Project Success: It’s in the Details

Jul 14, 1997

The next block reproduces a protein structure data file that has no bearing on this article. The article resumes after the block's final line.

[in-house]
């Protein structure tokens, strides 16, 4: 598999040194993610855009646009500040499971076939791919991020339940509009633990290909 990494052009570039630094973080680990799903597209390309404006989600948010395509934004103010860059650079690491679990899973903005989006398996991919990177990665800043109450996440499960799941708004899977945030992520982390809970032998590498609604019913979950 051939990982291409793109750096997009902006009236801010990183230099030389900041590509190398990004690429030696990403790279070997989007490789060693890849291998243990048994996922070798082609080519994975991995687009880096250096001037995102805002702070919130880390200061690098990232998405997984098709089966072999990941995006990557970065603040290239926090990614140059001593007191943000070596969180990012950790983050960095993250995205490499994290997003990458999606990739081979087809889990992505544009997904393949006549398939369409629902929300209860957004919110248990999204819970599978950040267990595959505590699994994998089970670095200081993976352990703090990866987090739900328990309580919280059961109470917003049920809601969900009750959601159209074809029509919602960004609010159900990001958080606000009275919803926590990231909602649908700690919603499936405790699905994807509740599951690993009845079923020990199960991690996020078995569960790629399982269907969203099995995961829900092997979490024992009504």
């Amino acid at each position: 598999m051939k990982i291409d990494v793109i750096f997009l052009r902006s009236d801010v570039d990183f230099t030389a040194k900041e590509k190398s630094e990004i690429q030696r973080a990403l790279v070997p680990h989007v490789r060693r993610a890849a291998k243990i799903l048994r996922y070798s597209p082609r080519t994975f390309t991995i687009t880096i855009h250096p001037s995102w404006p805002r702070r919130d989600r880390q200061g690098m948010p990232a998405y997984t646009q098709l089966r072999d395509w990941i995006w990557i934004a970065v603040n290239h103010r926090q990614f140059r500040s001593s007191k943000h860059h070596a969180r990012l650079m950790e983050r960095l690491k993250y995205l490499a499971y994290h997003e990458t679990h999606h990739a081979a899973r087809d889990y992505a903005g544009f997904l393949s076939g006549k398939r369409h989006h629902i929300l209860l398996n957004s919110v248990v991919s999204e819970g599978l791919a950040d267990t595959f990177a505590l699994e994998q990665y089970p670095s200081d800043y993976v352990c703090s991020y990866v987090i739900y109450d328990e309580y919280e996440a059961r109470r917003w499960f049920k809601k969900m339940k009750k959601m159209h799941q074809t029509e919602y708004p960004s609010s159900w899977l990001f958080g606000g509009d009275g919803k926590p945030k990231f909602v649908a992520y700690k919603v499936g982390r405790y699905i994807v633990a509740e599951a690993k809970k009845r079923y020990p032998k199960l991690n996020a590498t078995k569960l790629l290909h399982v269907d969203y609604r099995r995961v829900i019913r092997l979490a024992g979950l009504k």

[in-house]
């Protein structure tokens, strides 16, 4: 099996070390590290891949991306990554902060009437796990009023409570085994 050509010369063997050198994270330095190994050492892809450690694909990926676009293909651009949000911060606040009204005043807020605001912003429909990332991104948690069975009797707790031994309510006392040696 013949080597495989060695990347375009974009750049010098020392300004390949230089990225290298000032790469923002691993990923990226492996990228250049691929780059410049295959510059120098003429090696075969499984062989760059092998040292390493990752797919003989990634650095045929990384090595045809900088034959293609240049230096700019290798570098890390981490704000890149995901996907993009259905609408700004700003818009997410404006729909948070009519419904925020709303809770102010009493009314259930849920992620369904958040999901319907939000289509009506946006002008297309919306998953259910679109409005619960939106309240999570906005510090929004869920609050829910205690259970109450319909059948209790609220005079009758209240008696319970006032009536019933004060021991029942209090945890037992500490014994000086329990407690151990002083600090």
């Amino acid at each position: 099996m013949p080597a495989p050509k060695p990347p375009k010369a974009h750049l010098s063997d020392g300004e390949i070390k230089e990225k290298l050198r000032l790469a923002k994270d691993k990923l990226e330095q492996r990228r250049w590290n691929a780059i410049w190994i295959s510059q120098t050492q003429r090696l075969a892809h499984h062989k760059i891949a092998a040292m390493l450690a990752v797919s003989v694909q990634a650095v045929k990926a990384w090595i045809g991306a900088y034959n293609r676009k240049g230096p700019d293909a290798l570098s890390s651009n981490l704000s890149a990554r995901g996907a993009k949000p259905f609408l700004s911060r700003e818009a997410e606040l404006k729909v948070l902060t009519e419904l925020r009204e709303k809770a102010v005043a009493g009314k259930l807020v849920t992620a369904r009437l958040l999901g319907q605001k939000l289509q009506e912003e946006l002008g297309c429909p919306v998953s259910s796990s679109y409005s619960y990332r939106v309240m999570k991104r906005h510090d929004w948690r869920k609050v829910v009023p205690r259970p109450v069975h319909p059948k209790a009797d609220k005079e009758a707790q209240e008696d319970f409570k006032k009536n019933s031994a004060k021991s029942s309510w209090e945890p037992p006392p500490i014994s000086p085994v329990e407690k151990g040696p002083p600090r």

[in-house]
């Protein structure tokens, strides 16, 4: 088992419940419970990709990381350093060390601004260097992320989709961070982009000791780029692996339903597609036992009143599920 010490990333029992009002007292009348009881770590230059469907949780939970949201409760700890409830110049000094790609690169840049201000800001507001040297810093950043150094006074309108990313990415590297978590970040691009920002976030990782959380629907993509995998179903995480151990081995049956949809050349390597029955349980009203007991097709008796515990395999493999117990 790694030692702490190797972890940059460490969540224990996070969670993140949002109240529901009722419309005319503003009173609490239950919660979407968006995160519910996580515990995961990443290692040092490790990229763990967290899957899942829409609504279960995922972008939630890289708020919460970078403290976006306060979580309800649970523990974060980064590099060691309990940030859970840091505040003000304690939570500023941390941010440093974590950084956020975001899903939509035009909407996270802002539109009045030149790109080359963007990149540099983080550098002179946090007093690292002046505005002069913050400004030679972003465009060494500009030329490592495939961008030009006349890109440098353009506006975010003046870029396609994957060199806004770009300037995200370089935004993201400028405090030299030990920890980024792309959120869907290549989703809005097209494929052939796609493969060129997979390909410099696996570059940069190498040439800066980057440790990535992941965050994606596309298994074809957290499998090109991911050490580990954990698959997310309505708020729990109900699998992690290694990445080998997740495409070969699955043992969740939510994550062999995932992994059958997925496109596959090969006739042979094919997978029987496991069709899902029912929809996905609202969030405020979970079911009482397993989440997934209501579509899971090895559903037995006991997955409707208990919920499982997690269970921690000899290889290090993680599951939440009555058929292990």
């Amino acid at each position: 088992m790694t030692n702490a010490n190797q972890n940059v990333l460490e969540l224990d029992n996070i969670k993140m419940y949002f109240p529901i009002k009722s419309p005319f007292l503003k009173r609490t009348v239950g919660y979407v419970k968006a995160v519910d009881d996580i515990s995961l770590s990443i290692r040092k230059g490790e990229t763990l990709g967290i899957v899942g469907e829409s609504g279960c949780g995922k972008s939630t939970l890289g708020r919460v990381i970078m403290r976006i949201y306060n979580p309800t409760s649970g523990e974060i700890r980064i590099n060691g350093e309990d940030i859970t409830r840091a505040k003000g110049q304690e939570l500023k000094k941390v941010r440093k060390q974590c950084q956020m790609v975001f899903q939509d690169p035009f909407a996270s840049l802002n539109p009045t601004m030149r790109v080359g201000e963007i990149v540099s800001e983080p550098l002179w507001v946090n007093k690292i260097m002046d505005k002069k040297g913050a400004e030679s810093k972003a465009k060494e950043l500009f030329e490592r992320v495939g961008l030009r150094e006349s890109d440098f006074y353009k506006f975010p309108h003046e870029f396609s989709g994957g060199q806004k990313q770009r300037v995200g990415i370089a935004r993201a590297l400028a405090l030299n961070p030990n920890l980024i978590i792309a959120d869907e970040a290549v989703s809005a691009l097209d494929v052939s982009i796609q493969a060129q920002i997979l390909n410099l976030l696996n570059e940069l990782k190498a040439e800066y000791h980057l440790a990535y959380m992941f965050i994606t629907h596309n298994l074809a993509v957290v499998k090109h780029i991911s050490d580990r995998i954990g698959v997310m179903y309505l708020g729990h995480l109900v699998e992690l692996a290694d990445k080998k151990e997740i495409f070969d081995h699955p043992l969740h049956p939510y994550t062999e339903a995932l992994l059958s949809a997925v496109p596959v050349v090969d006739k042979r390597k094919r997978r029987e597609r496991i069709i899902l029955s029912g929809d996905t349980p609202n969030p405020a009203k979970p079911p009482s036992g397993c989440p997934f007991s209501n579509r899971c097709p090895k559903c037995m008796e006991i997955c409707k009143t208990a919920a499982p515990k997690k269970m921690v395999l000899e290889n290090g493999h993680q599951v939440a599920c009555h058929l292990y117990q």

One thing I have learned over the years is that how good something turns out depends on the sum total of many small decisions. Most of the time, as it relates to projects, it’s not one thing that miraculously makes something work; it’s how all the little details work together to create something good, something of value. Let’s look at some of the “details” related to a typical project produced by an A/E/P or environmental consulting firm and what impact these decisions can have on its ultimate success: How the firm handles its marketing: Believe it or not, marketing has a lot to do with the ultimate success of a project. Is the firm known as a leader serving a particular client group, or just another generic technical service provider? Has the firm made specific promotion efforts aimed at a targeted audience, or do they send out quarterly newsletters aimed at all market sectors simultaneously? Did the A/E/P or environmental firm call on the client first in a cold call, or did the client initiate the contact? Does everyone in the potential client organization know who the A/E/P or environmental firm is, or have they never heard of them? All of these issues, which seem minor to many firm principals, have a huge potential impact on the relationship with the client throughout the course of doing the job. And this impacts the project itself. What was the client selection process?: How is it that the A/E/P or environmental firm happens to want work from that specific client? Is it because they know the client has repeat business potential, a good reputation for how they treat their consultants, and a strong credit report? Or is the real truth that the A/E/P or environmental firm knows nothing at all about the client because they have done no due diligence whatsoever? It doesn’t take long to make a few phone calls and run a D&B on a client you’ve never worked for before, yet this small step can save all kinds of headaches down the road. How the sale was closed: Was the sale closed because someone made a promise that couldn’t be kept? Are the total project budget and schedule realistic? Are you planning to sell the job with one group of people and then produce it with another? Did the client hassle you over little details in the contract, a possible indicator of problems to come? Was the client unreasonable or stubborn during the negotiation? Was the client inaccessible, too busy to meet with you to ink the deal? How the sale is closed impacts the project’s success. Who is assigned to do the job as PM/PIC, along with the rest of the team: Did you give the job to the best people for that specific client and their specific needs, or did you assign who was available. Try running a race with the wrong horse— it’s hard to win like that! What’s in the project plan and kickoff: Was there any real thought or discussion devoted to what the client’s real needs and expectations are, and was every member of the project team part of this? Does every team member have access to the plan? Were the kickoff meeting minutes distributed promptly? What overall success criteria are you going to use to determine whether or not the job was a winner? Does every member of the team know these? These little things are critical to doing the job properly and doing it so you can make a profit! Project communications processes: Do you have a clear set of expectations and procedures to make sure the client and all members of the team know what’s going on throughout the job? We like a weekly project progress report, one that tells what you did, what you’re going to do, and one that addresses any other issues or concerns (lack of payment, lack of information, people who won’t return calls, etc.). Who will take the meeting minutes at every project meeting? How long will it take to get these minutes out and distributed? Who is on the distribution list? What’s the best way to get these minutes out to everyone? Communication processes— often taken for granted— may be one of the most important elements to the overall project’s success. Quality review: Is the project really reviewed by another set of experienced eyes, or is all of that a lie that you only say because you think you have to? Is there adequate time in the schedule for the review? Is the person or team that is supposed to review the job aware that they will have to do this, and do they know when they can expect to see the job and when it needs to be turned around? This stuff is critical to project success! Construction phase involvement: Who is assigned to do this? How will the client and the contractors perceive this person on the job? Has this person had any training about what to do in certain types of situations? If you have a separate CA staff, how will the lessons that they learned out in the field get back to the in-house design and production people? Project completion/start-up: Will someone from your firm be there on move-in or start-up day? If not, why not? Who, at a high level in the firm, is showing a continued interest in the client’s satisfaction? These things need to happen. Post-completion follow-up: Has anyone called or checked in with the client to make sure they are happy with their project, or is that something you are afraid to do? How do you know these calls ever get made? If they aren’t being made, what are you going to do about it? As you can see, many, many details have to be taken care of to create a successful project. Do them all and the outcome becomes much more certain. Take all of this for granted and you’ll probably suffer as a result. Originally published 7/14/1997

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